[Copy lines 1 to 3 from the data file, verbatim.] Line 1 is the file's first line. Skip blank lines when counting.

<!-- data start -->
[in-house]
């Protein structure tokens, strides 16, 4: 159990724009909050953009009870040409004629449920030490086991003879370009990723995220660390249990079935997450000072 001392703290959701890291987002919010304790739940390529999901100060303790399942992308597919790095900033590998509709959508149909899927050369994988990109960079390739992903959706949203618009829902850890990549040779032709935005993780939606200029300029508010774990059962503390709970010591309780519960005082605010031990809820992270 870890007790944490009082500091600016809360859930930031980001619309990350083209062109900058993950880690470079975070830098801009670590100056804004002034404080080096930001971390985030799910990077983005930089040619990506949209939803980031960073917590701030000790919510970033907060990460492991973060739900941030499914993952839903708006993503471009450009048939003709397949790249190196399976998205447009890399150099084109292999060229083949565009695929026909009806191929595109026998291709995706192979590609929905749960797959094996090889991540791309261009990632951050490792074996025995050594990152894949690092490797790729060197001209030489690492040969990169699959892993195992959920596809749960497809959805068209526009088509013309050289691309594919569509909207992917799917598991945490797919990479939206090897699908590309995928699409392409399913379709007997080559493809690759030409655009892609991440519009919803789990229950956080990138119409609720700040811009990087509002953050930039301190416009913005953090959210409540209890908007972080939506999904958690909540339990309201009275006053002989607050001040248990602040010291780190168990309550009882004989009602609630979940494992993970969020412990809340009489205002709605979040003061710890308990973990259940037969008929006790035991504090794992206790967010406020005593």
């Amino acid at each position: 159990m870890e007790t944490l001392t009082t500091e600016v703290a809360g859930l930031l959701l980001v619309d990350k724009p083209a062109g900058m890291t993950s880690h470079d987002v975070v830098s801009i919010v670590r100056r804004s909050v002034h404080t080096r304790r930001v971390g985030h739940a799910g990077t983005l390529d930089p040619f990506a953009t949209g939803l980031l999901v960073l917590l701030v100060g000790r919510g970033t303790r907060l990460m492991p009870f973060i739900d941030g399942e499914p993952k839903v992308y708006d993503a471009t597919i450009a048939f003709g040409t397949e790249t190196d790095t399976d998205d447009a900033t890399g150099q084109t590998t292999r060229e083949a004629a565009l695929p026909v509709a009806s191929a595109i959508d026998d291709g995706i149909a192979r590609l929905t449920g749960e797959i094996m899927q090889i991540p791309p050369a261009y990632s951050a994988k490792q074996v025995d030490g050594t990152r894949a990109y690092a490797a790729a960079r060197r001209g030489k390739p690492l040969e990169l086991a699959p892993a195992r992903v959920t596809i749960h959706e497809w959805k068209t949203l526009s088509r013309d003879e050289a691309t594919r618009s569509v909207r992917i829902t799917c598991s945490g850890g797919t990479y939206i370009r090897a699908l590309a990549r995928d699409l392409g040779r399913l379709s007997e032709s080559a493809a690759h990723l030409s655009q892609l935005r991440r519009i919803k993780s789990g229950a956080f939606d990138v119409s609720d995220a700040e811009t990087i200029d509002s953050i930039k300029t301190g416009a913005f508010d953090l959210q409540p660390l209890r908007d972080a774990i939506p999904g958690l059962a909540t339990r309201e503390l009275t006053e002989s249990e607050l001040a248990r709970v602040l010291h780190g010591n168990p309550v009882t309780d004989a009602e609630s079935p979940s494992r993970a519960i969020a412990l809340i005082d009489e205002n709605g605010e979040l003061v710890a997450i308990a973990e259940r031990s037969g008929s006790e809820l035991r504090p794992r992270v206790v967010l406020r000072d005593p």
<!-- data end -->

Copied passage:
[in-house]
């Protein structure tokens, strides 16, 4: 159990724009909050953009009870040409004629449920030490086991003879370009990723995220660390249990079935997450000072 001392703290959701890291987002919010304790739940390529999901100060303790399942992308597919790095900033590998509709959508149909899927050369994988990109960079390739992903959706949203618009829902850890990549040779032709935005993780939606200029300029508010774990059962503390709970010591309780519960005082605010031990809820992270 870890007790944490009082500091600016809360859930930031980001619309990350083209062109900058993950880690470079975070830098801009670590100056804004002034404080080096930001971390985030799910990077983005930089040619990506949209939803980031960073917590701030000790919510970033907060990460492991973060739900941030499914993952839903708006993503471009450009048939003709397949790249190196399976998205447009890399150099084109292999060229083949565009695929026909009806191929595109026998291709995706192979590609929905749960797959094996090889991540791309261009990632951050490792074996025995050594990152894949690092490797790729060197001209030489690492040969990169699959892993195992959920596809749960497809959805068209526009088509013309050289691309594919569509909207992917799917598991945490797919990479939206090897699908590309995928699409392409399913379709007997080559493809690759030409655009892609991440519009919803789990229950956080990138119409609720700040811009990087509002953050930039301190416009913005953090959210409540209890908007972080939506999904958690909540339990309201009275006053002989607050001040248990602040010291780190168990309550009882004989009602609630979940494992993970969020412990809340009489205002709605979040003061710890308990973990259940037969008929006790035991504090794992206790967010406020005593």
């Amino acid at each position: 159990m870890e007790t944490l001392t009082t500091e600016v703290a809360g859930l930031l959701l980001v619309d990350k724009p083209a062109g900058m890291t993950s880690h470079d987002v975070v830098s801009i919010v670590r100056r804004s909050v002034h404080t080096r304790r930001v971390g985030h739940a799910g990077t983005l390529d930089p040619f990506a953009t949209g939803l980031l999901v960073l917590l701030v100060g000790r919510g970033t303790r907060l990460m492991p009870f973060i739900d941030g399942e499914p993952k839903v992308y708006d993503a471009t597919i450009a048939f003709g040409t397949e790249t190196d790095t399976d998205d447009a900033t890399g150099q084109t590998t292999r060229e083949a004629a565009l695929p026909v509709a009806s191929a595109i959508d026998d291709g995706i149909a192979r590609l929905t449920g749960e797959i094996m899927q090889i991540p791309p050369a261009y990632s951050a994988k490792q074996v025995d030490g050594t990152r894949a990109y690092a490797a790729a960079r060197r001209g030489k390739p690492l040969e990169l086991a699959p892993a195992r992903v959920t596809i749960h959706e497809w959805k068209t949203l526009s088509r013309d003879e050289a691309t594919r618009s569509v909207r992917i829902t799917c598991s945490g850890g797919t990479y939206i370009r090897a699908l590309a990549r995928d699409l392409g040779r399913l379709s007997e032709s080559a493809a690759h990723l030409s655009q892609l935005r991440r519009i919803k993780s789990g229950a956080f939606d990138v119409s609720d995220a700040e811009t990087i200029d509002s953050i930039k300029t301190g416009a913005f508010d953090l959210q409540p660390l209890r908007d972080a774990i939506p999904g958690l059962a909540t339990r309201e503390l009275t006053e002989s249990e607050l001040a248990r709970v602040l010291h780190g010591n168990p309550v009882t309780d004989a009602e609630s079935p979940s494992r993970a519960i969020a412990l809340i005082d009489e205002n709605g605010e979040l003061v710890a997450i308990a973990e259940r031990s037969g008929s006790e809820l035991r504090p794992r992270v206790v967010l406020r000072d005593p």